TV Review: 'Samantha Who?'
Great cast props up a slightly flimsy premise
For two episodes, at least, it works just fine, thanks in no small part to a very charming lead performance from Christina Applegate and support from a very strong cast. But that question still lingers: How long will an audience accept that Applegate's character still can't remember her past?
The show's producers insist that "Samantha Who?," which premieres at 9:30 p.m. ET Monday on ABC, is really not about a woman with amnesia; it's about a woman trying to discover, 30-some years into her life, who she really is. And that's certainly true -- part of what makes the show funny (and it is often quite funny) is watching Applegate's Samantha Newly try to reconcile what she wants to be with what she's been before.
It's also true, though, that the show repeatedly mines Samantha's condition -- after a car accident, she awakes from an eight-day coma with no recollection of who she is -- for jokes. Over the first two episodes, Samantha is frequently appalled when she learns of things she used to do -- and again, several of those bits bring laughs. But it's also not hard to imagine that idea wearing thin by, say, episode seven.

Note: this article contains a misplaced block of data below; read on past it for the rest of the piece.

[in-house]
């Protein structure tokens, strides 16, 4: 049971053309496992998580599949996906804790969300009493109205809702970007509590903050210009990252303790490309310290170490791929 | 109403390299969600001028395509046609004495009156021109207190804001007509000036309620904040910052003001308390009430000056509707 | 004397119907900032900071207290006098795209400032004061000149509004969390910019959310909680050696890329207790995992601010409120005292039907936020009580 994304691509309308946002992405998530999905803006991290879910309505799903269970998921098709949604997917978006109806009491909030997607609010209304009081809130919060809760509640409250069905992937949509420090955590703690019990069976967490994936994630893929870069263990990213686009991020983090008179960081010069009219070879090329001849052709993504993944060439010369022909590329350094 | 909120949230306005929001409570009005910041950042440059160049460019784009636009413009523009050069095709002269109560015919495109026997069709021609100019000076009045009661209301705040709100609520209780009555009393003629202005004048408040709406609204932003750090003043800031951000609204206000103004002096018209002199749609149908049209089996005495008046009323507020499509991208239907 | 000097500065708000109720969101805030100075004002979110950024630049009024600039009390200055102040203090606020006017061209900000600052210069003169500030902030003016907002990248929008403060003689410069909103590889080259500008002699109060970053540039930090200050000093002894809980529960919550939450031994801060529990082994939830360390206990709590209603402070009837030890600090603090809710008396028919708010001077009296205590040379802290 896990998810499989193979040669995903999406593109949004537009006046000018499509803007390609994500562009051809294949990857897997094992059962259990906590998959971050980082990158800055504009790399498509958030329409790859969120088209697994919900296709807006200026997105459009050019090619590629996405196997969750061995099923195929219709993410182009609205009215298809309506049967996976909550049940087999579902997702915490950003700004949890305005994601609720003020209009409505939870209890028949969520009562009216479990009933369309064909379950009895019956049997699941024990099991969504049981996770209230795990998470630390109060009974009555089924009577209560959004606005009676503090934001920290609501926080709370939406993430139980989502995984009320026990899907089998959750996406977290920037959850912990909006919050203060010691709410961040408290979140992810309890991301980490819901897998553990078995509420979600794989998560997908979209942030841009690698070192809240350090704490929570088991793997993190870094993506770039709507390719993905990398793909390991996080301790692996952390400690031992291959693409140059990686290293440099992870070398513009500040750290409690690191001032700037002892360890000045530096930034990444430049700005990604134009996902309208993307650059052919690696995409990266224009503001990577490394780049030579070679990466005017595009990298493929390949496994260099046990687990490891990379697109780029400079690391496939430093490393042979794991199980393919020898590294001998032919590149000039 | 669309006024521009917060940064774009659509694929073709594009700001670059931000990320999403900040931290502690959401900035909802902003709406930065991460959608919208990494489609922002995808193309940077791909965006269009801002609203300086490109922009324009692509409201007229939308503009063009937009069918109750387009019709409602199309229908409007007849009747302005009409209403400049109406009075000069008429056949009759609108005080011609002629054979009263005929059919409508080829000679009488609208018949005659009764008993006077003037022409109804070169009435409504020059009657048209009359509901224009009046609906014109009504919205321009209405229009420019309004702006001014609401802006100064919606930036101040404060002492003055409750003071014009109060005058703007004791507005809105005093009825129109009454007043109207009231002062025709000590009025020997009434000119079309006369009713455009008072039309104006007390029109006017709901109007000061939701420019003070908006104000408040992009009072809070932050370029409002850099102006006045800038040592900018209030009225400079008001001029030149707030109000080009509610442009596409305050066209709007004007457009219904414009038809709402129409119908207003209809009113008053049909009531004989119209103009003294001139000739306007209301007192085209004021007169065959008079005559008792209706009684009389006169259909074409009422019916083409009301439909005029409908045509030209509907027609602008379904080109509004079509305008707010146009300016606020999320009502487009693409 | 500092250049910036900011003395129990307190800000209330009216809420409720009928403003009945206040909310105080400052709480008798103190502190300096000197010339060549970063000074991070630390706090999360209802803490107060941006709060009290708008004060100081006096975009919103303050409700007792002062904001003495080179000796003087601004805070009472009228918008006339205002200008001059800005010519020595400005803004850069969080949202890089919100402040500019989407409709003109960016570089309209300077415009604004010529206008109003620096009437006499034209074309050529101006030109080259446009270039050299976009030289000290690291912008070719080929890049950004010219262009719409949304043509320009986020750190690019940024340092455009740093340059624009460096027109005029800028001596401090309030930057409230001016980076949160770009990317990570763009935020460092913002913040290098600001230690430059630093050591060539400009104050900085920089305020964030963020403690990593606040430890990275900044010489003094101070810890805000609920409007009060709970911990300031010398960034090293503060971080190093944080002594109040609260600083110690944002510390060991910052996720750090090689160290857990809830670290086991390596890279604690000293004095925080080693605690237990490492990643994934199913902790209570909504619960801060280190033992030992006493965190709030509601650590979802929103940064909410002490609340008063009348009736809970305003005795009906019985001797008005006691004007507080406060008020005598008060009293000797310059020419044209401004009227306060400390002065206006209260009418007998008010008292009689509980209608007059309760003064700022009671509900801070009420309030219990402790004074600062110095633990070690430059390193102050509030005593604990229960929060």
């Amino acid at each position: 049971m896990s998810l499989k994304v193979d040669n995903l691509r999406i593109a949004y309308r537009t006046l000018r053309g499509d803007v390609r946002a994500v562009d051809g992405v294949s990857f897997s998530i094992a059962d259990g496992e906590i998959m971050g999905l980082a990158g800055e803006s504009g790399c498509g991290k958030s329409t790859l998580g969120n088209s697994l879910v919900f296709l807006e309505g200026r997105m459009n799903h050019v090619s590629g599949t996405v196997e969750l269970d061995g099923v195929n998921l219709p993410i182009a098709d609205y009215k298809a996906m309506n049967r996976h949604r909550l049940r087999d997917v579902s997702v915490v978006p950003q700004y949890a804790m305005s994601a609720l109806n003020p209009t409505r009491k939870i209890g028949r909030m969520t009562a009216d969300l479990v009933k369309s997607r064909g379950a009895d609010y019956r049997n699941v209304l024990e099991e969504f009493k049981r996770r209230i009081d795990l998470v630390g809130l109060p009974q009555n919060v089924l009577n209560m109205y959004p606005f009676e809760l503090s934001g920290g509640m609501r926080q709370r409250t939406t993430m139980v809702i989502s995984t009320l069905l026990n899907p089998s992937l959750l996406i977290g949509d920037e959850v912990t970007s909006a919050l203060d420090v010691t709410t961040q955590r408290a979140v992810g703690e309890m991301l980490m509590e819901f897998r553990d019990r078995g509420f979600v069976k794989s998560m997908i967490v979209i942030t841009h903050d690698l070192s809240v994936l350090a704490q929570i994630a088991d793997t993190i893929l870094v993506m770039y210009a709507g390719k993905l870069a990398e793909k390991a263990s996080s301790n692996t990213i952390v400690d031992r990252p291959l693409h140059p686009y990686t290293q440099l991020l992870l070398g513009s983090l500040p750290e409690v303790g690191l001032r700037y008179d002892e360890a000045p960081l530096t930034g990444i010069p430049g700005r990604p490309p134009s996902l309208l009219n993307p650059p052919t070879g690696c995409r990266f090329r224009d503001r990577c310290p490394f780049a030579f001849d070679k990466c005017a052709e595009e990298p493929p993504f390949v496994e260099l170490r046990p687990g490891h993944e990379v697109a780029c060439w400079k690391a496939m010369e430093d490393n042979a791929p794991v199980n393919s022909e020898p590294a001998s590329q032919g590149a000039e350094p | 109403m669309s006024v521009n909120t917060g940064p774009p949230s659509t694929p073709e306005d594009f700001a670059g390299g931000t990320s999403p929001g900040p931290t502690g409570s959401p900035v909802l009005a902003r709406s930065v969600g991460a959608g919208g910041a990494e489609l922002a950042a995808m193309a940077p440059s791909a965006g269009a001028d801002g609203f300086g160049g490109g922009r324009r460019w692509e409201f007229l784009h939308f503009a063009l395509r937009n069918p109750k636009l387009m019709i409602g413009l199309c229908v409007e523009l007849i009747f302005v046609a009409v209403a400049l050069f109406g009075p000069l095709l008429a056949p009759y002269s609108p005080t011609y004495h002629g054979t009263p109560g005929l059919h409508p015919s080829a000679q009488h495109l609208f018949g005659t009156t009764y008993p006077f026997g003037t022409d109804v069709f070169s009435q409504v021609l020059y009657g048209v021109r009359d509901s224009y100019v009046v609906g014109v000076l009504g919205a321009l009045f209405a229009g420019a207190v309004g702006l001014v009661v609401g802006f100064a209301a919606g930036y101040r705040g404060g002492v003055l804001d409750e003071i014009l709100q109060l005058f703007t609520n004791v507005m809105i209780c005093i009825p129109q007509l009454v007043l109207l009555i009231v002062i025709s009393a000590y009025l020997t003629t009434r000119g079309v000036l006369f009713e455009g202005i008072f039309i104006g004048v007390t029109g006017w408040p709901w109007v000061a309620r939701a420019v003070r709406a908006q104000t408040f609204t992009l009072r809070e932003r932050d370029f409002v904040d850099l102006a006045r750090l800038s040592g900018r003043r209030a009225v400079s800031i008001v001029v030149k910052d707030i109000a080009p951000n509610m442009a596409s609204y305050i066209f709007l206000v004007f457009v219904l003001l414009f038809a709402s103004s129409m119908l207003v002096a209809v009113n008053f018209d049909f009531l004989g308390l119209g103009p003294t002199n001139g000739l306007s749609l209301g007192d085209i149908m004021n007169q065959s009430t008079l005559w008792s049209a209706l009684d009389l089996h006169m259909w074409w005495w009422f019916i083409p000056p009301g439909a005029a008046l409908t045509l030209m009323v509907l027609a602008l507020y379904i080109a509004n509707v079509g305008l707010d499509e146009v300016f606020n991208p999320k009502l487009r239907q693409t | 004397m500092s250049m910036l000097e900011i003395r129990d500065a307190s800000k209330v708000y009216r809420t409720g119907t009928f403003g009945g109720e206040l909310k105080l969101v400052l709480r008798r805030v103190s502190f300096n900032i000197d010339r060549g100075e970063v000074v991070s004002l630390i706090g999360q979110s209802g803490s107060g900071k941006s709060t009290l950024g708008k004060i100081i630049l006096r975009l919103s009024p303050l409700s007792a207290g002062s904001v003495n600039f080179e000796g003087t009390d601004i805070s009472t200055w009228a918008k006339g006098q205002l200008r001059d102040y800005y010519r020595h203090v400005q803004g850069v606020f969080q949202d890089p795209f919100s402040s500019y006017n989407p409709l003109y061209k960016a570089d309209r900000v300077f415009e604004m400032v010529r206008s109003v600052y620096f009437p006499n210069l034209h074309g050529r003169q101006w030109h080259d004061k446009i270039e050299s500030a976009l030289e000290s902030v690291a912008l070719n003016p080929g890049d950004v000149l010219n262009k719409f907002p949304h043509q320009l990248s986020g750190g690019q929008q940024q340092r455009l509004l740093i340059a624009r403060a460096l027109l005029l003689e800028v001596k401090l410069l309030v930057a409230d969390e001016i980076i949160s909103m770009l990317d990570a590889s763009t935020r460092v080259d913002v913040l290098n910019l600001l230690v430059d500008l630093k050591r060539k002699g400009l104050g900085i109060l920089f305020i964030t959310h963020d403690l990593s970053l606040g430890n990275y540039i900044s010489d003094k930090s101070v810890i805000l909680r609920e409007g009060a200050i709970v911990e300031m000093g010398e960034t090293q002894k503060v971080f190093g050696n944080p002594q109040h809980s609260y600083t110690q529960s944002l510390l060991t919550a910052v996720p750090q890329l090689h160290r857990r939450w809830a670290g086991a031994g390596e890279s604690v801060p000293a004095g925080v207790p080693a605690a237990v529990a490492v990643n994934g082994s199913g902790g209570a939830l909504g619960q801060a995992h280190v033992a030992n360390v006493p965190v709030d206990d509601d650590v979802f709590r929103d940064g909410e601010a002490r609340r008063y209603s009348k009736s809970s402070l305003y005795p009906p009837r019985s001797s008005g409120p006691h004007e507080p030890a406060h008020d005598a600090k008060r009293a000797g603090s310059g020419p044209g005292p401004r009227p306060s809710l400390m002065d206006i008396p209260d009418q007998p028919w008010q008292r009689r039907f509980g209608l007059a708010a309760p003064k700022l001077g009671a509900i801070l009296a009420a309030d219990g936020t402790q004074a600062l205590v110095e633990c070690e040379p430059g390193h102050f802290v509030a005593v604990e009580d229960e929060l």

Here's hoping, though, that the writers find a way to tweak that premise, because there's more to enjoy in "Samantha Who?" than to nitpick.
For starters, Applegate is entirely winning as the bewildered Sam. She gets a number of chances to put her physical-comedy skills to use, but the character also allows her some great reactive moments as those around her try to shape her into the person they want her to be.
Her self-absorbed parents, played by Kevin Dunn and the wonderful Jean Smart, just want their little girl back (they haven't spoken in two years). Her wicked best friend Andrea (Jennifer Esposito) is glad to have her wingwoman and drinking buddy back in the game (even though Sam's in AA). Dena (Melissa McCarthy) wants back in her life, even though she and Sam haven't been friends since seventh grade. And her boyfriend Todd (Barry Watson) -- well, he's not sure he's even her boyfriend anymore.
They all want a piece of her (even Todd, maybe), and there seems to be strong chemistry across the cast -- really, there's not a weak link here. Smart's Regina somehow manages to make her daughter's condition a burden for her, and Esposito gleefully digs into her bad-girl enabler. Tim Russ, who plays the doorman in Sam's building, provides some deadpan perspective as the one person who doesn't really care what Samantha's deal is.
NBC's "My Name Is Earl" also sprang from a seemingly limiting premise, with Earl (Jason Lee) seemingly doomed to cross an item off his karmic list week after week after week. Yet it's managed to break free of the list on a number of occasions and keep itself fresh. If the folks behind "Samantha Who?" can do something similar, the show could grow into something ABC hasn't had for a while: a bona fide, consistently funny comedy.